- Gather your materials. You will need some construction paper, coffee filters , markers, glue, double stick tape , googly eyes, some water and an eye dropper. If you want glitter (she REALLY wanted glitter ) grab some glitter glue. We love these little tubes of glitter craftprojectideas.com sent us.
- Start by coloring your coffee filters. While she colored we chatted about colors and the different marks she was making . Dots were her favorite.
- Add the water! She started with the eye dropper but quickly asked if she could pour. If you are going to let your child pour you will want to have two small cups on hand so you can give them small amounts of water to pour and then refill.
- Let the filters dry and go play outside or in my daughter’s case raid your brother’s closet and get dressed in his clothes. If you need to speed up drying time use a hair drier on low.
- Cut out the snail frames. Use a coffee filter as a guide for the center circle. Make sure it’s smaller than the coffee filter so you can tape it in.
- Using double stick tape tape the coffee filters on the back.
- Time to add eyes. I love the 3 eyed snail . I was shocked when she insisted on doing all the eyes. I was prepared to do most of them.
- Add glitter if you wish. One thing I can say about my little girl is she is determined and she was determined not to let me help after I showed her how to add the glitter. She eventually got it out ( this color was almost all used up… when they are full they are super easy to squeeze).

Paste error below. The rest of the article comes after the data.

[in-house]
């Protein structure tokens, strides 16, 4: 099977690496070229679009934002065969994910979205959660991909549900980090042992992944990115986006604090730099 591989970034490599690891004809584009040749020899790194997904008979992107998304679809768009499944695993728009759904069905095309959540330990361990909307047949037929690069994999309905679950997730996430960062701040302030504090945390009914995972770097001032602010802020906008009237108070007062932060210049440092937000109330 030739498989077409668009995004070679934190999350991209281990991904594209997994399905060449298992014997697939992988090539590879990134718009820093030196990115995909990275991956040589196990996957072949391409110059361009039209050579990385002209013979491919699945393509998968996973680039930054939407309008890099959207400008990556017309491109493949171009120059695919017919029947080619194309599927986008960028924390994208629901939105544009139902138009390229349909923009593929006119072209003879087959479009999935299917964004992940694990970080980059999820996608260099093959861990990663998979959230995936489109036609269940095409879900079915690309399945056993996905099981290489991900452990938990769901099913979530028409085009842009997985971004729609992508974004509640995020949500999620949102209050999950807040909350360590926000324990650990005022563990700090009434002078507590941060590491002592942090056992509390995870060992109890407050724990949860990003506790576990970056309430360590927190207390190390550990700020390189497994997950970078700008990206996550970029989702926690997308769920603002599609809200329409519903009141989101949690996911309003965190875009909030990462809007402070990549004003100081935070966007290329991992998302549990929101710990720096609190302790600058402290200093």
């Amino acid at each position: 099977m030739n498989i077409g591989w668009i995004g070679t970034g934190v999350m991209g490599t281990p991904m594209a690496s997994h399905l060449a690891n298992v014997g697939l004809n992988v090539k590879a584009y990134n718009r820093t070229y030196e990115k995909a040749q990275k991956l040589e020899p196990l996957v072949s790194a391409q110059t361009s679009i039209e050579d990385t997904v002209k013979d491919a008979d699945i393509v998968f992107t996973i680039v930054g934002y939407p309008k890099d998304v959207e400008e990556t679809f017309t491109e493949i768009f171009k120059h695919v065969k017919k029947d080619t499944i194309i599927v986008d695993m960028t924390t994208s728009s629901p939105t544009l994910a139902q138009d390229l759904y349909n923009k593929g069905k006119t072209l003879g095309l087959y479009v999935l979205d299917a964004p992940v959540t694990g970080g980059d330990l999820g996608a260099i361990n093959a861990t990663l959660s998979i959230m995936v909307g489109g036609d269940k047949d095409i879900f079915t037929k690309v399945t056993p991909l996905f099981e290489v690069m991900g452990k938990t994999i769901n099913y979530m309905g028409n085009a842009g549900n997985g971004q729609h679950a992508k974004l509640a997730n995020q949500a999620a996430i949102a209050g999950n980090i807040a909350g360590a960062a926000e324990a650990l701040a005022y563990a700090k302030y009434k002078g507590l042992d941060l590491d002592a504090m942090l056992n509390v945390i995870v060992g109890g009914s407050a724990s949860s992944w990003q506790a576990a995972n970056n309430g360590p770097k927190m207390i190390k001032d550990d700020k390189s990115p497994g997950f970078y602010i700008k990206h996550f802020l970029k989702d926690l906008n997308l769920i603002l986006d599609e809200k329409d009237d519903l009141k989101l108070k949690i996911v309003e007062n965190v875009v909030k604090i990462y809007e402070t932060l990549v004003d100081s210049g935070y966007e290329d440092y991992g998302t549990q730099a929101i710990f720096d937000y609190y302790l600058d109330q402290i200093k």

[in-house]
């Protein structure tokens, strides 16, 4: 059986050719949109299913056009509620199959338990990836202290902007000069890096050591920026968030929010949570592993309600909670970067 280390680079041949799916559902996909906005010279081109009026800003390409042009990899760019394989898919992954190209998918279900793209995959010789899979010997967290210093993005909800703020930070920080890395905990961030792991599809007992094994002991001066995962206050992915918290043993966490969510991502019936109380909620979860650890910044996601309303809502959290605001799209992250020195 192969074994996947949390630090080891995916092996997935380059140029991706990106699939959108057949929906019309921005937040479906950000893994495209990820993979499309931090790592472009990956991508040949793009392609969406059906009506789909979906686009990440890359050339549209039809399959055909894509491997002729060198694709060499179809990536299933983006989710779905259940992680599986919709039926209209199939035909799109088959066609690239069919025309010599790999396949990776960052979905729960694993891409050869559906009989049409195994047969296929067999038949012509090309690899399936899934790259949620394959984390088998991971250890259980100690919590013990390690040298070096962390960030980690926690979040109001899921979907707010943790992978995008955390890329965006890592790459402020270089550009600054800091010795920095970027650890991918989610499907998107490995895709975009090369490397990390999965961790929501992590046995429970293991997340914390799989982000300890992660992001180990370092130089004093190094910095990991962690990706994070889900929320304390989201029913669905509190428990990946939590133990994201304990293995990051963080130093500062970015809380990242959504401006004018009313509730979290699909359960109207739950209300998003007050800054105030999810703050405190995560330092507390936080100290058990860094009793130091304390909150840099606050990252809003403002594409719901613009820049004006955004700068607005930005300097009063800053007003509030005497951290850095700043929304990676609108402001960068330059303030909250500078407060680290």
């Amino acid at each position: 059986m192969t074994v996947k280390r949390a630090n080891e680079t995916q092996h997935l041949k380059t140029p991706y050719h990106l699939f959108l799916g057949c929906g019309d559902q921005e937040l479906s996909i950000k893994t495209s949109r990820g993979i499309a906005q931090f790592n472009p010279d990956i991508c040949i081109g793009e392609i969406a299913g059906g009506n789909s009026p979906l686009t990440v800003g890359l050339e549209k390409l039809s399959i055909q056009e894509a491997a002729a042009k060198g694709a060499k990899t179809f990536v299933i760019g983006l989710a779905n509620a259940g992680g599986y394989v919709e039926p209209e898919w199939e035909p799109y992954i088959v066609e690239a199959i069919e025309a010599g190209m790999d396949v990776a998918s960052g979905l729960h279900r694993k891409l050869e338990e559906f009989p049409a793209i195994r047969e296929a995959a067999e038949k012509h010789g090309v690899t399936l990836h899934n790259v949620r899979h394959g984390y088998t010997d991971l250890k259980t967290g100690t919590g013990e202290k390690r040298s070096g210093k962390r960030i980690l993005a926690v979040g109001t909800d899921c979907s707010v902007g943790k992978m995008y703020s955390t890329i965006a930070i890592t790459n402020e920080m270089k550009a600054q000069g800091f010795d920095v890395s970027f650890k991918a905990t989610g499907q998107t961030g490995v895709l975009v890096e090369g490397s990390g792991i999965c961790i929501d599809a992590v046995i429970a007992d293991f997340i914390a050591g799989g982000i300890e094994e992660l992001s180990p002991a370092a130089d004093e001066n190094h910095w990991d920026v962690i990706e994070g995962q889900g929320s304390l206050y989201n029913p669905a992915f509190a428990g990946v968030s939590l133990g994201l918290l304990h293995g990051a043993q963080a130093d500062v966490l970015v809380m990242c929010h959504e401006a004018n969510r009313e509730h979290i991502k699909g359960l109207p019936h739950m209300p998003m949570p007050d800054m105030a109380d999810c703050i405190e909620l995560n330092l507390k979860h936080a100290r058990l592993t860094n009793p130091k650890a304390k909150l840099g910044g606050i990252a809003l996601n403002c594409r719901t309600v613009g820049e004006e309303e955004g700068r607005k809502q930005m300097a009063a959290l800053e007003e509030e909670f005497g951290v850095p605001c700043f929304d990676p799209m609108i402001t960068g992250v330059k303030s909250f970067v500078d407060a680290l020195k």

- While she did that I cut out easy antennas from the scrap paper and taped them on.
- A family of glittery snails !
- Add it to a window and see all the colors shine!
Books About Bugs !
Check out our 19 favorite books about bugs. These aren’t just some good bug books, they are some of our all time favorites!
Making a mural is a great opportunity for learning, especially cooperative learning. When I was teaching PreK I had a very spirited class and although I made many missteps as a new teacher one thing I did well was to encourage cooperative art projects when bad behaviors started popping up. Murals aren’t only great for making kids work together they are also wonderful for long term projects, getting up from the table to learn and encouraging kids to use proper hand form for writing while writing and drawing on vertical surfaces. Each of these mural projects have other more specific learning goals like shape recognition, counting and fine motor skills but the emphasis is always on fun.